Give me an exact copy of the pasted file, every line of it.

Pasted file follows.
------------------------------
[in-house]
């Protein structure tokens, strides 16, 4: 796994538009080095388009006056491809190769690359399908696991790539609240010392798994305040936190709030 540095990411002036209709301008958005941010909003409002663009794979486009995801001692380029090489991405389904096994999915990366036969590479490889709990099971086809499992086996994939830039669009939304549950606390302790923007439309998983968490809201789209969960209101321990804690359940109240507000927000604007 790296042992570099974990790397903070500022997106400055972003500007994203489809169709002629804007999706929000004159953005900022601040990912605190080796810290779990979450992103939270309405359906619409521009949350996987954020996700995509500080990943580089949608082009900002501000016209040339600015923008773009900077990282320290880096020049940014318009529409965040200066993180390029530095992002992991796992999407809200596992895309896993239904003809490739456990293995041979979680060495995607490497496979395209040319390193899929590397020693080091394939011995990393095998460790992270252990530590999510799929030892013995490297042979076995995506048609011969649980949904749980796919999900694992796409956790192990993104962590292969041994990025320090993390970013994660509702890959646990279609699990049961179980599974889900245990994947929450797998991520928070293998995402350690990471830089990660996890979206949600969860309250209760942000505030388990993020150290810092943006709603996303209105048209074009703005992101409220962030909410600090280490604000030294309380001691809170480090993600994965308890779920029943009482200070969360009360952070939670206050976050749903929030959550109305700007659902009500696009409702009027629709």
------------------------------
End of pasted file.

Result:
[in-house]
């Protein structure tokens, strides 16, 4: 796994538009080095388009006056491809190769690359399908696991790539609240010392798994305040936190709030 540095990411002036209709301008958005941010909003409002663009794979486009995801001692380029090489991405389904096994999915990366036969590479490889709990099971086809499992086996994939830039669009939304549950606390302790923007439309998983968490809201789209969960209101321990804690359940109240507000927000604007 790296042992570099974990790397903070500022997106400055972003500007994203489809169709002629804007999706929000004159953005900022601040990912605190080796810290779990979450992103939270309405359906619409521009949350996987954020996700995509500080990943580089949608082009900002501000016209040339600015923008773009900077990282320290880096020049940014318009529409965040200066993180390029530095992002992991796992999407809200596992895309896993239904003809490739456990293995041979979680060495995607490497496979395209040319390193899929590397020693080091394939011995990393095998460790992270252990530590999510799929030892013995490297042979076995995506048609011969649980949904749980796919999900694992796409956790192990993104962590292969041994990025320090993390970013994660509702890959646990279609699990049961179980599974889900245990994947929450797998991520928070293998995402350690990471830089990660996890979206949600969860309250209760942000505030388990993020150290810092943006709603996303209105048209074009703005992101409220962030909410600090280490604000030294309380001691809170480090993600994965308890779920029943009482200070969360009360952070939670206050976050749903929030959550109305700007659902009500696009409702009027629709």